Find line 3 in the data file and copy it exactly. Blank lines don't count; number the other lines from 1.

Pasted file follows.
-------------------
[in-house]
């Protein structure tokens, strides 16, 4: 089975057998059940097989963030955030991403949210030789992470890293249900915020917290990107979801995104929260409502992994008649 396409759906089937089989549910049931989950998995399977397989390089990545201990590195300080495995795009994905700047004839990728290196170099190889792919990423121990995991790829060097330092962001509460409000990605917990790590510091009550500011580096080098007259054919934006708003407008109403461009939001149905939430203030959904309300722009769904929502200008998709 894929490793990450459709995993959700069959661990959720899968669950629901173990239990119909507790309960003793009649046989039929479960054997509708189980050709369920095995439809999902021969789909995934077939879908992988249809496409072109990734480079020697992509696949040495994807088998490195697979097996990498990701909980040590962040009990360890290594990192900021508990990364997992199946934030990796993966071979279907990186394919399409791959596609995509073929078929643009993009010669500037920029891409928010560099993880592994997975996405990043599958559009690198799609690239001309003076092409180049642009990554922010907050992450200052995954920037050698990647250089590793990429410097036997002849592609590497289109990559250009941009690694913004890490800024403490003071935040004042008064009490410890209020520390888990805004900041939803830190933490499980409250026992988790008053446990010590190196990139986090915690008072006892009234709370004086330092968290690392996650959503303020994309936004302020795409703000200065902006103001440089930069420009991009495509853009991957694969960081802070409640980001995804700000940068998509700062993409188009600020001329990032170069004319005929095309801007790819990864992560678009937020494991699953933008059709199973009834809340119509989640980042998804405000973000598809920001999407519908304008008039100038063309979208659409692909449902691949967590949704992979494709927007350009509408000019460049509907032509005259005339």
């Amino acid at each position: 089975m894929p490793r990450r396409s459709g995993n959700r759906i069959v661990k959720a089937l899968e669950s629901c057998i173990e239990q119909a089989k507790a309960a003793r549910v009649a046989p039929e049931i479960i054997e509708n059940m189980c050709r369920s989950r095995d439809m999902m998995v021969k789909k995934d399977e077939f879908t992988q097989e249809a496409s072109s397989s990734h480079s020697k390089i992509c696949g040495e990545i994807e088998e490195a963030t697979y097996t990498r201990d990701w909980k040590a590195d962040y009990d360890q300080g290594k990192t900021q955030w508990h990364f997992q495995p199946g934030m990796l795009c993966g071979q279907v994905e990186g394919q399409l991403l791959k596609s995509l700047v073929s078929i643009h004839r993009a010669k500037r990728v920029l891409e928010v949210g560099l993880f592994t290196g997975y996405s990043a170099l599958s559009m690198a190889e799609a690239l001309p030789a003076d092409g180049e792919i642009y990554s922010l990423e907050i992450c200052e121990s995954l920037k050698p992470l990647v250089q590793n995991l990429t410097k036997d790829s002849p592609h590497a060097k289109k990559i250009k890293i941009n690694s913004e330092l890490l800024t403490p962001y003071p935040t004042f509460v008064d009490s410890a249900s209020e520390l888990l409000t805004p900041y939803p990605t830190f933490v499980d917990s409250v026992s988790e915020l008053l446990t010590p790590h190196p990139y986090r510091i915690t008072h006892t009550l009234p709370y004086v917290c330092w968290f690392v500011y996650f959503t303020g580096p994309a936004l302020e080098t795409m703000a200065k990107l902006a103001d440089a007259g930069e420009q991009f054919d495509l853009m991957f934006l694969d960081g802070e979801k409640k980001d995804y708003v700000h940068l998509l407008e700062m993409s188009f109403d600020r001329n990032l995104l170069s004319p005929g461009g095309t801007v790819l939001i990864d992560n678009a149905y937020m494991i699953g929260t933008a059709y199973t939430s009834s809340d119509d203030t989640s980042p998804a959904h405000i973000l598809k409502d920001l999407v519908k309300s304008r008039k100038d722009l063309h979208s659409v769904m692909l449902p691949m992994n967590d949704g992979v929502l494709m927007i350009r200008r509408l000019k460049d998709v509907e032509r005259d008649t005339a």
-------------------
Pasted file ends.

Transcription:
């Amino acid at each position: 089975m894929p490793r990450r396409s459709g995993n959700r759906i069959v661990k959720a089937l899968e669950s629901c057998i173990e239990q119909a089989k507790a309960a003793r549910v009649a046989p039929e049931i479960i054997e509708n059940m189980c050709r369920s989950r095995d439809m999902m998995v021969k789909k995934d399977e077939f879908t992988q097989e249809a496409s072109s397989s990734h480079s020697k390089i992509c696949g040495e990545i994807e088998e490195a963030t697979y097996t990498r201990d990701w909980k040590a590195d962040y009990d360890q300080g290594k990192t900021q955030w508990h990364f997992q495995p199946g934030m990796l795009c993966g071979q279907v994905e990186g394919q399409l991403l791959k596609s995509l700047v073929s078929i643009h004839r993009a010669k500037r990728v920029l891409e928010v949210g560099l993880f592994t290196g997975y996405s990043a170099l599958s559009m690198a190889e799609a690239l001309p030789a003076d092409g180049e792919i642009y990554s922010l990423e907050i992450c200052e121990s995954l920037k050698p992470l990647v250089q590793n995991l990429t410097k036997d790829s002849p592609h590497a060097k289109k990559i250009k890293i941009n690694s913004e330092l890490l800024t403490p962001y003071p935040t004042f509460v008064d009490s410890a249900s209020e520390l888990l409000t805004p900041y939803p990605t830190f933490v499980d917990s409250v026992s988790e915020l008053l446990t010590p790590h190196p990139y986090r510091i915690t008072h006892t009550l009234p709370y004086v917290c330092w968290f690392v500011y996650f959503t303020g580096p994309a936004l302020e080098t795409m703000a200065k990107l902006a103001d440089a007259g930069e420009q991009f054919d495509l853009m991957f934006l694969d960081g802070e979801k409640k980001d995804y708003v700000h940068l998509l407008e700062m993409s188009f109403d600020r001329n990032l995104l170069s004319p005929g461009g095309t801007v790819l939001i990864d992560n678009a149905y937020m494991i699953g929260t933008a059709y199973t939430s009834s809340d119509d203030t989640s980042p998804a959904h405000i973000l598809k409502d920001l999407v519908k309300s304008r008039k100038d722009l063309h979208s659409v769904m692909l449902p691949m992994n967590d949704g992979v929502l494709m927007i350009r200008r509408l000019k460049d998709v509907e032509r005259d008649t005339a």